NYC: noodles at SobaYa and Xi’an Famous Foods

… And now, back to recapping NYC!

Jay and I were pretty excited about hunting down Asian food while we were in Manhattan. Luckily, it wasn’t difficult to get our fix, being that we were staying only steps away from Eastern eateries of all stripes. We stopped by a mid-range restaurant and a low-brow shop for variations on a favorite: noodles.

In the American world of Japanese cuisine, there seem to be two top pasta players: ramen and udon. Jay and I have had many bowls of ’em, both in the Bay Area and in New York (hat tip to Ippudo for a pretty life-changing version). Now, we wanted to get acquainted with their less popular relative: soba.

If ramen and udon were people, they’d probably be boisterous, bodacious, bear-hugging — big, in every sense of the word. Soba, I picture, would be a leaner, meaner distance-runner, with an off-beat sense of humor and a designated parking spot at Whole Foods. Yes… This visualization is shamelessly based on a stereotype I have of people who enjoy soba (see also: the person I strive to be).

Anyway. On a slow weekday, we popped into Soba-Ya for lunch. The space, despite being pretty nondescript and artificially lit, was simple and clean; service was kind. We skipped over the lunch combinations for the good stuff: the cold noodles.

Here we have the uni: fresh sea urchin with grated mountain yam. The bowl came out with a teapot of hot water and a shallow bowl of syrupy, dark sauce. Nervously, I tried side-eying my neighbors to see how I should proceed. When that didn’t work (I’m not very good at subtlety), I flagged down a server for help. He seemed unamused by my amateurishness, but nonetheless explained: the sauce was for dipping; and the hot water was for pouring into the bowl at the end of the meal to make a soup. We were also free to mix in accompanying sides of negi (finely chopped scallion) and wasabi to taste. Cool.

Once I felt confident enough to start eating, I encountered another unexpected issue: gooeyness. I’ve had both uni and mountain yam before, but never in this manner. In the bowl, the two ingredients melded together into a thick, almost mucous-y slime. Good slime — very good slime — though likely off-putting to pickier eaters.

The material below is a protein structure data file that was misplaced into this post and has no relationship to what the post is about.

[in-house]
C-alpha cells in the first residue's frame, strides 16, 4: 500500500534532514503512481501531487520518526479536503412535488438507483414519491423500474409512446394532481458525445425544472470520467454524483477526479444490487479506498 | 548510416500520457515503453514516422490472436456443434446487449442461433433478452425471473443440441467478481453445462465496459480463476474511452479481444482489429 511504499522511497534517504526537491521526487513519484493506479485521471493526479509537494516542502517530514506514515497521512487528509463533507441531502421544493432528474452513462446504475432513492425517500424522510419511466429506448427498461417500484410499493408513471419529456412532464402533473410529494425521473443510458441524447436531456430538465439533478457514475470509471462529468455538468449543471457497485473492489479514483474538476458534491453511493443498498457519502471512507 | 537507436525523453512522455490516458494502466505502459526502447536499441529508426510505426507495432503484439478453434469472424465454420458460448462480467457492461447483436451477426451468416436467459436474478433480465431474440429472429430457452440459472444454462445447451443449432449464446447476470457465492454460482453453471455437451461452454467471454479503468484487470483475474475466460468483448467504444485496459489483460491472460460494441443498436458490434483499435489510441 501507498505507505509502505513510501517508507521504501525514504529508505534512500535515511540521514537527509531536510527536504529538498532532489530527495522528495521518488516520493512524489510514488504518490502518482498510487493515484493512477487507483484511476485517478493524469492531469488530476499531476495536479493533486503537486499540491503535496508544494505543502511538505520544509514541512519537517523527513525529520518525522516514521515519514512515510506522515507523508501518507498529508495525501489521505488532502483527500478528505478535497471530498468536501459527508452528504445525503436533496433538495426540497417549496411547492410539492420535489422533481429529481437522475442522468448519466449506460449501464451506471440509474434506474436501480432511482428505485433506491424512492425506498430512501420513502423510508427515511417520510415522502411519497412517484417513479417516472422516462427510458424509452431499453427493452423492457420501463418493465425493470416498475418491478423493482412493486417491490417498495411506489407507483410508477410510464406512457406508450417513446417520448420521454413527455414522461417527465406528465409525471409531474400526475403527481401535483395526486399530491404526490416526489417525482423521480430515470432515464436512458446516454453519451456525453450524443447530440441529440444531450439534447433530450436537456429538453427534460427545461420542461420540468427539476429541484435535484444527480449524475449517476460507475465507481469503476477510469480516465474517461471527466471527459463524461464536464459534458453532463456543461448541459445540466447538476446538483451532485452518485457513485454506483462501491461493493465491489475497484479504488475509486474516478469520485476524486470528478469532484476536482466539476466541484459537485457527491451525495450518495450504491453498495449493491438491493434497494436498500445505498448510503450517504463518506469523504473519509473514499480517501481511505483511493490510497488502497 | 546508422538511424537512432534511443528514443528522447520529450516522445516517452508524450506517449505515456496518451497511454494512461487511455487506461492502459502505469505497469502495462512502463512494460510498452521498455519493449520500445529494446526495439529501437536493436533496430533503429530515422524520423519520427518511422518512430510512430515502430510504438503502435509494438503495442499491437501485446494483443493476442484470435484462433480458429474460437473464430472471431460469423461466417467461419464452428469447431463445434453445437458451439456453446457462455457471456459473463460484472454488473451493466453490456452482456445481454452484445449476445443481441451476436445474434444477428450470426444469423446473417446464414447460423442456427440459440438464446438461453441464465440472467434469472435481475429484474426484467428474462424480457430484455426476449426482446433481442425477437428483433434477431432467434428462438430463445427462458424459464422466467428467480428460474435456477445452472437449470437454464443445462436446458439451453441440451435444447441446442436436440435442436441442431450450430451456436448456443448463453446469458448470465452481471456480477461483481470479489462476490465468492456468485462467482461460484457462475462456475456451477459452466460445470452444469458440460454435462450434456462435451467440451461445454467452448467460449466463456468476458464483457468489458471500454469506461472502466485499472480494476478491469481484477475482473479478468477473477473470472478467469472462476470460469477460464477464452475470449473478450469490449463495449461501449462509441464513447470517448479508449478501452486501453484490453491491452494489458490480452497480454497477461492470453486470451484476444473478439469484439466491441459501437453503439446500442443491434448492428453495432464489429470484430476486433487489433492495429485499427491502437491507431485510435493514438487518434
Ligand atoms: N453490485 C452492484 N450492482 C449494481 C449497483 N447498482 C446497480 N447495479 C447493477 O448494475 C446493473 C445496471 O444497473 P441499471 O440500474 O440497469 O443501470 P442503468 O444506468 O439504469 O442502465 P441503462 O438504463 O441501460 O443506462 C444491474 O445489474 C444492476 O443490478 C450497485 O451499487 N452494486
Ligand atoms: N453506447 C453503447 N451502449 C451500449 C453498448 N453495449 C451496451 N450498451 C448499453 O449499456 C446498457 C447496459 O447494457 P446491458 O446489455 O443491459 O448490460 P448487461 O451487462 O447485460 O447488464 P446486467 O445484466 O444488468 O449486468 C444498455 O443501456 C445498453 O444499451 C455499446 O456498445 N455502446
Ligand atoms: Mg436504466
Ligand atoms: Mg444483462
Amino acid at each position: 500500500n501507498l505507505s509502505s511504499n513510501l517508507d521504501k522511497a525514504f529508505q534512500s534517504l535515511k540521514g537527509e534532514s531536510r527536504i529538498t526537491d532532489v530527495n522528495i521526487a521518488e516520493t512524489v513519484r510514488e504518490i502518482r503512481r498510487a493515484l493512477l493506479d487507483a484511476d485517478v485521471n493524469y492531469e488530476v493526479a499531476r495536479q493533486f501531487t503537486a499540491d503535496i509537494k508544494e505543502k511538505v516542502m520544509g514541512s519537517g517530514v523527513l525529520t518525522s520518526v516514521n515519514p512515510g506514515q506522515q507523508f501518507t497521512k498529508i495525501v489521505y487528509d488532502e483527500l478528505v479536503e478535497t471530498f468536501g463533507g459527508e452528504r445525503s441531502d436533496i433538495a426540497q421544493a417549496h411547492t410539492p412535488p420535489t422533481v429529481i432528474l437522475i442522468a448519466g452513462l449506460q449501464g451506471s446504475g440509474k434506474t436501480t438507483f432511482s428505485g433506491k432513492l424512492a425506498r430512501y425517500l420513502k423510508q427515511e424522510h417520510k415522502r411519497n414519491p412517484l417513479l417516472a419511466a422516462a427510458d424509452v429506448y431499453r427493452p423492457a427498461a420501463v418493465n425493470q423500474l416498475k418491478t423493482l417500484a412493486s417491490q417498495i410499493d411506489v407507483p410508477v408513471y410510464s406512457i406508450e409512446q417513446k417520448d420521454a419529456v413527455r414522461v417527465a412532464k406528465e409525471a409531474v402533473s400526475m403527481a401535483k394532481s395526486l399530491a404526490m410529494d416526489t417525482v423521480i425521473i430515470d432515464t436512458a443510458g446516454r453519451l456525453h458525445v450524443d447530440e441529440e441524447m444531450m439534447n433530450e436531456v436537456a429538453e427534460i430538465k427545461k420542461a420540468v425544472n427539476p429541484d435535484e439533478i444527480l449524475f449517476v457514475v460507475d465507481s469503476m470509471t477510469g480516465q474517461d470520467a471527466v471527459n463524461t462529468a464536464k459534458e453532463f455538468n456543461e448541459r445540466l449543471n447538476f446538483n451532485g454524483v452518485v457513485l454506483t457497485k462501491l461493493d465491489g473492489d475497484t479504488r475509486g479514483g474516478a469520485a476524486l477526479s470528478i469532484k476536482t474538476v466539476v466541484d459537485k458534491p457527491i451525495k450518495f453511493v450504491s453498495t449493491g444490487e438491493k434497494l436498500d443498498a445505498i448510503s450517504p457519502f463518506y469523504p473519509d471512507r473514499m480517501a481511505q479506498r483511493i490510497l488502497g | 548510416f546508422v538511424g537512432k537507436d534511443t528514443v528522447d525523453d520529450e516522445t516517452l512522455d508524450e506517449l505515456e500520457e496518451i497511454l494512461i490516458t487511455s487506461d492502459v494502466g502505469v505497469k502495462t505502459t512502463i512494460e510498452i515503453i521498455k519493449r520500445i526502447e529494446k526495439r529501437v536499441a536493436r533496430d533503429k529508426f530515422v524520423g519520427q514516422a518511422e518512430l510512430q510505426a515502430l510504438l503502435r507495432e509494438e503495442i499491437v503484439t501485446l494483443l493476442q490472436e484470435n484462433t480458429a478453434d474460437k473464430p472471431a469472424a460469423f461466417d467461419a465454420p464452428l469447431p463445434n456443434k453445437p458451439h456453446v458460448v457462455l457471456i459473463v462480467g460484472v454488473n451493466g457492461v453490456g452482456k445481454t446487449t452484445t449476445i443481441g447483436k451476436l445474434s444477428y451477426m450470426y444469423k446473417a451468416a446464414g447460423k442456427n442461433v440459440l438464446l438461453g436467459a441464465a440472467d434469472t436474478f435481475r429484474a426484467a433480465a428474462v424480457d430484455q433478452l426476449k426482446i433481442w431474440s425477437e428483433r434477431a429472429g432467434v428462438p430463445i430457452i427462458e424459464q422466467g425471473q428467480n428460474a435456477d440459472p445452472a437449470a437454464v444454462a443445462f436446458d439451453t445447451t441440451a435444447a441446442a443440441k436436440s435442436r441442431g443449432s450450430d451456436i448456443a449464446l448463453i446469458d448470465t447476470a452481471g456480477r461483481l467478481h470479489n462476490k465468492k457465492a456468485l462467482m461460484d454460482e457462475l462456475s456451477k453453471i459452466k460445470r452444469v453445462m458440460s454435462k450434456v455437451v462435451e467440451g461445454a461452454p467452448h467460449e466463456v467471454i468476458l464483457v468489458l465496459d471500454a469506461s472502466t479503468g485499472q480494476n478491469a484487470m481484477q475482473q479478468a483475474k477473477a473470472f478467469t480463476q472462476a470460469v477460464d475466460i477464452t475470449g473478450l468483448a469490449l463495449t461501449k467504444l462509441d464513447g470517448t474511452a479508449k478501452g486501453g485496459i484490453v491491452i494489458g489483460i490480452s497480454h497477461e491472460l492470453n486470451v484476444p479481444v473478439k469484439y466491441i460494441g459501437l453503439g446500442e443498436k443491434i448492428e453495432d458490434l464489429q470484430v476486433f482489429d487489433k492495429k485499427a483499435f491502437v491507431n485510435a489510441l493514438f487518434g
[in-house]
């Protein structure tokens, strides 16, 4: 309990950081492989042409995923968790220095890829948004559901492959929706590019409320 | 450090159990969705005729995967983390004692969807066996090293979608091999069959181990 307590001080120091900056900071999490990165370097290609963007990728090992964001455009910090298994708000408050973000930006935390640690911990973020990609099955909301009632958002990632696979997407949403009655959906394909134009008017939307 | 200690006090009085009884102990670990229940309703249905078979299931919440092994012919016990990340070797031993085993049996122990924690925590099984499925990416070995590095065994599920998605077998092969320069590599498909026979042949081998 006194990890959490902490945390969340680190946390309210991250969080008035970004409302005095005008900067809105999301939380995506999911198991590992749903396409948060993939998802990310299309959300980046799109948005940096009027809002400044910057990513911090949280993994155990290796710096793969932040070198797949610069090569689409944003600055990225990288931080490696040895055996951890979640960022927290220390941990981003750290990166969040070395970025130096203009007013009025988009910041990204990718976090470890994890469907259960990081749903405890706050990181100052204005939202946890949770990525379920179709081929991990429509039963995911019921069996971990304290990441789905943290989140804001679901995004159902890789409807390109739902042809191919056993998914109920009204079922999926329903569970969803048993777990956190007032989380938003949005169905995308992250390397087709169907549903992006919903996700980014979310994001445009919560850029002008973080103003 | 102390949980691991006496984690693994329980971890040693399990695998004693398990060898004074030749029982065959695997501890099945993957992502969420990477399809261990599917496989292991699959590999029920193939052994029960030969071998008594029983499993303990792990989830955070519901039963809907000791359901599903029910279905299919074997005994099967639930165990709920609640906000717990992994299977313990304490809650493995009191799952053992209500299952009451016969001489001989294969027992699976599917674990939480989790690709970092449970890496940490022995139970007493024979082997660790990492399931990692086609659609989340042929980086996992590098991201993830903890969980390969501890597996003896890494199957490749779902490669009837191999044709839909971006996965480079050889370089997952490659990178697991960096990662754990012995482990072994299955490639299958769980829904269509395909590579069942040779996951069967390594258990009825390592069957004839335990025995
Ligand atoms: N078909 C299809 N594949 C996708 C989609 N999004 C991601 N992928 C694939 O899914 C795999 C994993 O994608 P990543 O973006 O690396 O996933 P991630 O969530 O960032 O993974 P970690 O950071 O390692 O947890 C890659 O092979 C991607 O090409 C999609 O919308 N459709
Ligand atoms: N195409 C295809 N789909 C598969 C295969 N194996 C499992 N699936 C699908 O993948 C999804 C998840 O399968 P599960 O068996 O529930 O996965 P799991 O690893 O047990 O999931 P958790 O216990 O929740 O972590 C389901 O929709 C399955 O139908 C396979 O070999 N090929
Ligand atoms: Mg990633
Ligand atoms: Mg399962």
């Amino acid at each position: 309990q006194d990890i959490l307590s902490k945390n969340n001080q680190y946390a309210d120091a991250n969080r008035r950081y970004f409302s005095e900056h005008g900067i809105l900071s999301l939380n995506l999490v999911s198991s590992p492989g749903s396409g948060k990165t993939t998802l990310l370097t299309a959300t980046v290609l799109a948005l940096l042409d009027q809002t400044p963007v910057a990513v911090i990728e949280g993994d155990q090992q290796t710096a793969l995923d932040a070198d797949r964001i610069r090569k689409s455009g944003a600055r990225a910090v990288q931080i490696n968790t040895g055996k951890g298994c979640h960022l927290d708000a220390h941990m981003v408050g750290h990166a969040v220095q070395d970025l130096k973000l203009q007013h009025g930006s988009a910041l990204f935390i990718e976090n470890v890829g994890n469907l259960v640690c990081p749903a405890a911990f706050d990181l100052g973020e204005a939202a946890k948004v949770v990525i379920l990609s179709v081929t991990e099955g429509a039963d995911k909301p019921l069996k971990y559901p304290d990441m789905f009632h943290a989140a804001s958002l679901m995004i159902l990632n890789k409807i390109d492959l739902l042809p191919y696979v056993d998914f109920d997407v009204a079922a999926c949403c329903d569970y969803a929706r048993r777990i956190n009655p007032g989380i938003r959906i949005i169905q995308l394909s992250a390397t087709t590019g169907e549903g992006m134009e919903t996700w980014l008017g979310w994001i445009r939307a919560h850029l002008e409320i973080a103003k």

Our other dish was, by leaps and bounds, the favorite. The chirashi soba came composed much more conventionally: baby sardine tempura, Japanese omelette, shiitake mushrooms, fried bean curd, and fish cake. A miniature pitcher of dipping sauce was emptied into the bowl; the contents were emptied into our tummies. It was so very good.

We left satisfied with our meal, though with surprisingly lighter wallets. Our next noodle stop would be much easier on our bank accounts… and many degrees more flavorful, to boot.

Xi’An Famous Foods is, indeed, famous for bringing their intensely spicy, no-holds-barred, regional Chinese cuisine to NYC. For the staggeringly cheap price of $8, we ordered their signature dish. In return? We received a styrofoam plate heaped with springy, wide biangbiang noodles, chunks of lamb (sauteed with onions, garlic, scallions, and secret spices), and supple, stir-fried cabbage.

It. Was. Insane. Jay basically did a faceplant into the food, sweat dripping down his brow from the heat of the dish. Though I was already full from snacking, I snuck a bite, then two, then as many as I could before calling it quits. Jay, however, couldn’t get enough, even getting takeout for later. Be warned, however, when ordering out. Posted on their menu and website (multiple times) is the cautionary message:

Food tastes best when fresh from the kitchen. When hot noodles cool down, they get bloated, mushy, and oily. If you must take your noodles to go, please at least try the noodles in the store or right out of the to-go containers when it’s handed to you, so you can get the best possible Xi’an Famous Foods experience.

It’s true that the food was best piping hot, but Jay didn’t seem to care too much when, hours later, he neatly polished off our leftovers.

My only regret: I couldn’t make room in my stomach for the Anthony Bourdain-approved spicy cumin lamb burger, featuring diced lamb stuffed into crispy flatbread. Next time…

Soba-Ya
229 E 9th St
Manhattan, NY 10003
www.sobaya-nyc.com

Xi’An Famous Foods (multiple locations)
81 St. Mark’s Place
Manhattan, NY 10003
xianfoods.com

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3 thoughts on “NYC: noodles at SobaYa and Xi’an Famous Foods

  1. Pingback: best bites of 2014 | yours, julie

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